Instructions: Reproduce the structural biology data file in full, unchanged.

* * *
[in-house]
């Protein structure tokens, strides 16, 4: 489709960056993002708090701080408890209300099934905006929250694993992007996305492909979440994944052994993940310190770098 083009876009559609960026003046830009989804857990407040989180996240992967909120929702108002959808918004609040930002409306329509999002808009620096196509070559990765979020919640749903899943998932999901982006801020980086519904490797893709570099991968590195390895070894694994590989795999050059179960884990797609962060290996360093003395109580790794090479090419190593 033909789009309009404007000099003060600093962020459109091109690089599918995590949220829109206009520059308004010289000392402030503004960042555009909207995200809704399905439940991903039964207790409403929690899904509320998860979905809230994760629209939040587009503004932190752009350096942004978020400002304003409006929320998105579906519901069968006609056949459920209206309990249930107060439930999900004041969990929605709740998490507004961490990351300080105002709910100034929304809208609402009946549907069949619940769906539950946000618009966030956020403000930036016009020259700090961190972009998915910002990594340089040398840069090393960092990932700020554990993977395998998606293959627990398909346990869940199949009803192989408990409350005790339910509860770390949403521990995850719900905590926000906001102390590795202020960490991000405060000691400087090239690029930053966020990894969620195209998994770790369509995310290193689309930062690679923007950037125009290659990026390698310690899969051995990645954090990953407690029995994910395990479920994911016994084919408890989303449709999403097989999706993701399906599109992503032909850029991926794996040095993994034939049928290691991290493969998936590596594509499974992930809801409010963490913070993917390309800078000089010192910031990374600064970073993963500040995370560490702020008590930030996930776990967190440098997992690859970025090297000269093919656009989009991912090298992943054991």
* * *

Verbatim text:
[in-house]
């Protein structure tokens, strides 16, 4: 489709960056993002708090701080408890209300099934905006929250694993992007996305492909979440994944052994993940310190770098 083009876009559609960026003046830009989804857990407040989180996240992967909120929702108002959808918004609040930002409306329509999002808009620096196509070559990765979020919640749903899943998932999901982006801020980086519904490797893709570099991968590195390895070894694994590989795999050059179960884990797609962060290996360093003395109580790794090479090419190593 033909789009309009404007000099003060600093962020459109091109690089599918995590949220829109206009520059308004010289000392402030503004960042555009909207995200809704399905439940991903039964207790409403929690899904509320998860979905809230994760629209939040587009503004932190752009350096942004978020400002304003409006929320998105579906519901069968006609056949459920209206309990249930107060439930999900004041969990929605709740998490507004961490990351300080105002709910100034929304809208609402009946549907069949619940769906539950946000618009966030956020403000930036016009020259700090961190972009998915910002990594340089040398840069090393960092990932700020554990993977395998998606293959627990398909346990869940199949009803192989408990409350005790339910509860770390949403521990995850719900905590926000906001102390590795202020960490991000405060000691400087090239690029930053966020990894969620195209998994770790369509995310290193689309930062690679923007950037125009290659990026390698310690899969051995990645954090990953407690029995994910395990479920994911016994084919408890989303449709999403097989999706993701399906599109992503032909850029991926794996040095993994034939049928290691991290493969998936590596594509499974992930809801409010963490913070993917390309800078000089010192910031990374600064970073993963500040995370560490702020008590930030996930776990967190440098997992690859970025090297000269093919656009989009991912090298992943054991």